1993: The Trouble With Girls: Night of the Lizard

The Trouble With Girls: Night of the Lizard (1993) #1-4
by Gerard Jones, Will Jacobs, Bret Blevins, Russ Miller and Al Williamson

Al Williamson!? Al Williamson inked this? But… what…

Anyway — my supposition that Epic’s “Heavy Hitters” rebrand was going to be all about doing Image-style comics is now looking more and more unlikely: Trouble With Girls was a humour series that had had quite long runs at some indie publishers, and doesn’t really fit with that, at all.

So now I don’t know what the point of the rebranding was. Perhaps this is an outlier, though…

Anyway anyway, it’s difficult to write about a comic (co-)written by Gerard Jones without even mentioning that he was sentenced for a child porn thing a couple years ago. It’s even harder to read something called “The Trouble With Girls” without looking at the comic through the lens of that knowledge, and I never attempt doing anything even slightly difficult, so:

The schtick here is that we have a James Bond-like protagonist (Lester Girls) who’s doesn’t want to be a hero, and certainly doesn’t want to have sex. I mean, doesn’t want to have sex with (adult) women.

He just wants to settle for a quiet life in the suburbs.

That’s not a totally original schtick, but in this context it all goes “hmm!”

I know, I’m all up in the latest Fraudian theories.

The humour is sometimes a bit too… I know, it’s shocking that a book where the main joke is that women are all oversexed and stuff would have do a joke like the above. It’s enough to make you sigh and reach for the dictionary to see how “misogynist” is spelled, isn’t it?

But I’m lazy, so I wouldn’t do that. I mean, the dictionary is way over on the shelf over there.


No, I’m too lazy.

We get two pages of Girls’ backstory in each of the three first issues. That’s quite a long run.

There are other jokes in here, like the As Seen In Many Cartoons joke about having a lot of outfits stacked on top of each other. I mean, it’s amusing? But it’s not actually “ha ha” funny.

What about this one about a “politically correct liberal-fascist”?

Sometimes humour is difficult to write about, and (as I said) I never do anything difficult.

But I wanted to talk about the artwork. Obviously one of the points here is to put a lot of tits and ass on the pages… and backgrounds have a tendency to go missing altogether. The artwork does have a pretty appealing look to it, though. I still can’t believe this is Al Williamson inking — I can’t tell at all, but he’s a professional, and doesn’t overpower the penciller, I guess.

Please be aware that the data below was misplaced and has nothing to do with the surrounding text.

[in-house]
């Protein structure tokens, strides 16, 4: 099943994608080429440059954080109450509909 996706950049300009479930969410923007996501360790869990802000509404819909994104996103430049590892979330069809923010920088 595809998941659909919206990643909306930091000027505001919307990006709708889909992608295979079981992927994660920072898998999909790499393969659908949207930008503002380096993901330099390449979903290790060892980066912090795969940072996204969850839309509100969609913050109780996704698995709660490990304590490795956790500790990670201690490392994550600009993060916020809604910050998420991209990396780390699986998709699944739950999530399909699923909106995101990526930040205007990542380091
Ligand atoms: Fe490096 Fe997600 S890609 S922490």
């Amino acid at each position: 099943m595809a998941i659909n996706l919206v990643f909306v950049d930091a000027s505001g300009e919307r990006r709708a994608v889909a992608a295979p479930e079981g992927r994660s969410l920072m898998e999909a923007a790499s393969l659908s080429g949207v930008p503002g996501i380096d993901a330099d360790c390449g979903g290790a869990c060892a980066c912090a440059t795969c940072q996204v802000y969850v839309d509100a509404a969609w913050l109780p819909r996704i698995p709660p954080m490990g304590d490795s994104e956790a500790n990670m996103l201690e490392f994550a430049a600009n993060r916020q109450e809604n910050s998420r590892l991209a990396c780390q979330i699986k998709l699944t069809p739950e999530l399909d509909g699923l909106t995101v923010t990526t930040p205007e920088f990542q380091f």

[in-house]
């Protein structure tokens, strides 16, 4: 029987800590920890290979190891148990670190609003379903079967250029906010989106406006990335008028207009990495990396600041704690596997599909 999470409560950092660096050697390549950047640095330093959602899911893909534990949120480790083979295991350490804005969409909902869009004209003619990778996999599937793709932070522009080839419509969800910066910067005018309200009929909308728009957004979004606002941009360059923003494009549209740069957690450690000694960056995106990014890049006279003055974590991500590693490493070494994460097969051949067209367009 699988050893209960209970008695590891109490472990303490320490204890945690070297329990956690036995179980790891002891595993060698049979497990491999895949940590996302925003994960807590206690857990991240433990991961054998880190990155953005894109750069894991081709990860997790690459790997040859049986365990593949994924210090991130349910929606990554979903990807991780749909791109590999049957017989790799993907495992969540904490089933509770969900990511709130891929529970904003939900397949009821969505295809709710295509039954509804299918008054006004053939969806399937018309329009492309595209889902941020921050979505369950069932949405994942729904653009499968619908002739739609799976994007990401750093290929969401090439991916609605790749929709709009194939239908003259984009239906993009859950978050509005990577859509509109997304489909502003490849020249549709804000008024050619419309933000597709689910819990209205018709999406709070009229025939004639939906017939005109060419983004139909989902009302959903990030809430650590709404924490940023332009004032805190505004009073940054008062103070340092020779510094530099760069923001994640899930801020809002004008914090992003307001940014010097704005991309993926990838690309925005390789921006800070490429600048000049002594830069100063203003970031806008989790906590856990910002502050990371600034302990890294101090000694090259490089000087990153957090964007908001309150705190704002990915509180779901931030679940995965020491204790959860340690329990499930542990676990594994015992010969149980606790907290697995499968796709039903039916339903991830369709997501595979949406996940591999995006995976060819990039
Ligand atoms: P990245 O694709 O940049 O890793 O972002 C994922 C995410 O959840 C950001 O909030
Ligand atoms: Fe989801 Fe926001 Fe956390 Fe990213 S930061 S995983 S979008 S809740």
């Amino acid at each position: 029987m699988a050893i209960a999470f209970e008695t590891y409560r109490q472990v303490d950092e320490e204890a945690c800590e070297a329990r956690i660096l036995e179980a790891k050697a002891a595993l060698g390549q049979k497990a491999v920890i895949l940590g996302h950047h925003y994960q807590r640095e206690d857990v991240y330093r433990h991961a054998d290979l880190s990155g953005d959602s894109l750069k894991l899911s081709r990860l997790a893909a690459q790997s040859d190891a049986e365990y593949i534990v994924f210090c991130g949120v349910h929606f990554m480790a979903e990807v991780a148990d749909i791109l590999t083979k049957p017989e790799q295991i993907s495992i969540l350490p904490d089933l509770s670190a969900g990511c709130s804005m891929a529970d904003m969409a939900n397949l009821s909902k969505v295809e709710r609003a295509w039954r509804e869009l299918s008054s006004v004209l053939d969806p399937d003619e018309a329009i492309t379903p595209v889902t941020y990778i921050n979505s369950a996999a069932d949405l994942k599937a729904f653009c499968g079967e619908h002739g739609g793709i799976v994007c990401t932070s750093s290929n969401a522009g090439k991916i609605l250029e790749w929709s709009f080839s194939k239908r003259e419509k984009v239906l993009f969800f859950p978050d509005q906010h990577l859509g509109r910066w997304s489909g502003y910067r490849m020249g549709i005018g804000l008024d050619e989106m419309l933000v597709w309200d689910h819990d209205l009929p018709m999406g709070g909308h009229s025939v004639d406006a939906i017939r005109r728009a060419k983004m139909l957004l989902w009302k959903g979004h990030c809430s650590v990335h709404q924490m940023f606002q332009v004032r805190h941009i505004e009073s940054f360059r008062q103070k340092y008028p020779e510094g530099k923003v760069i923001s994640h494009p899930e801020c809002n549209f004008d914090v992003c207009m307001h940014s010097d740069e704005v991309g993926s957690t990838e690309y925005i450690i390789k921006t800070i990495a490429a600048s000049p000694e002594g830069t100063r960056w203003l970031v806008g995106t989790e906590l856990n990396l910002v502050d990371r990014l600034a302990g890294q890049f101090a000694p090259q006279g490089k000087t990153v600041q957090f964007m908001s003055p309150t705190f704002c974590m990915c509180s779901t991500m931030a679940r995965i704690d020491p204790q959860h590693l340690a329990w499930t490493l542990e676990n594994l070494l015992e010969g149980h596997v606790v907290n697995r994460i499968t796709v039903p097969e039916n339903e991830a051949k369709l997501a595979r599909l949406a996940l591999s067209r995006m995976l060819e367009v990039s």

The storytelling and transitions are effective.

One of the issues has this hilarious blurb on the cover…

… and then this thing about how women torture themselves just to look hot for men. I can’t tell whether they think this is the edgy part, or whether it’s a kind of meta joke where we’re supposed to think that making fun of this is in itself funny.

Nah. I think it’s probably just another “oh those dames are so stupid” thing? Right?

Well, I don’t know.

Well, this pro-smoking demonstration is uncannily timely now in May 2020…

I have a feeling that I’m probably coming off more negative to this book than I really am. It’s pretty amusing, and the artwork is pleasant. The final issue has a nice escalation in the insanity, and the four issues combined have a plot that (if you removed the funny bits) is a lot better than most action movie/comics plots.

It’s pretty good. Even if there are bits that make you go “eh?”

Like the Hillary Clinton re-education centre.

Was this the end of Lester Girls?


The first 14 issues have released in a collected edition, but the rest have never been reprinted, apparently.

It’s a bit odd? Right?

I guess it’s unlikely to happen now.

I was unable to find any review of this book on the interwebs, but here’s a review of the collection from 2006:

Poor Mr. Girls is the creation of nonfiction authors Jacobs and Jones, a lost gem of late ’80s comics, hence the occasional mullet on view. Rescued from obscurity, the first seven issues of the comic show not only an intelligent James Bond satire but a genuinely endearing hero whose plight, however absurd, we can’t help sympathizing with.

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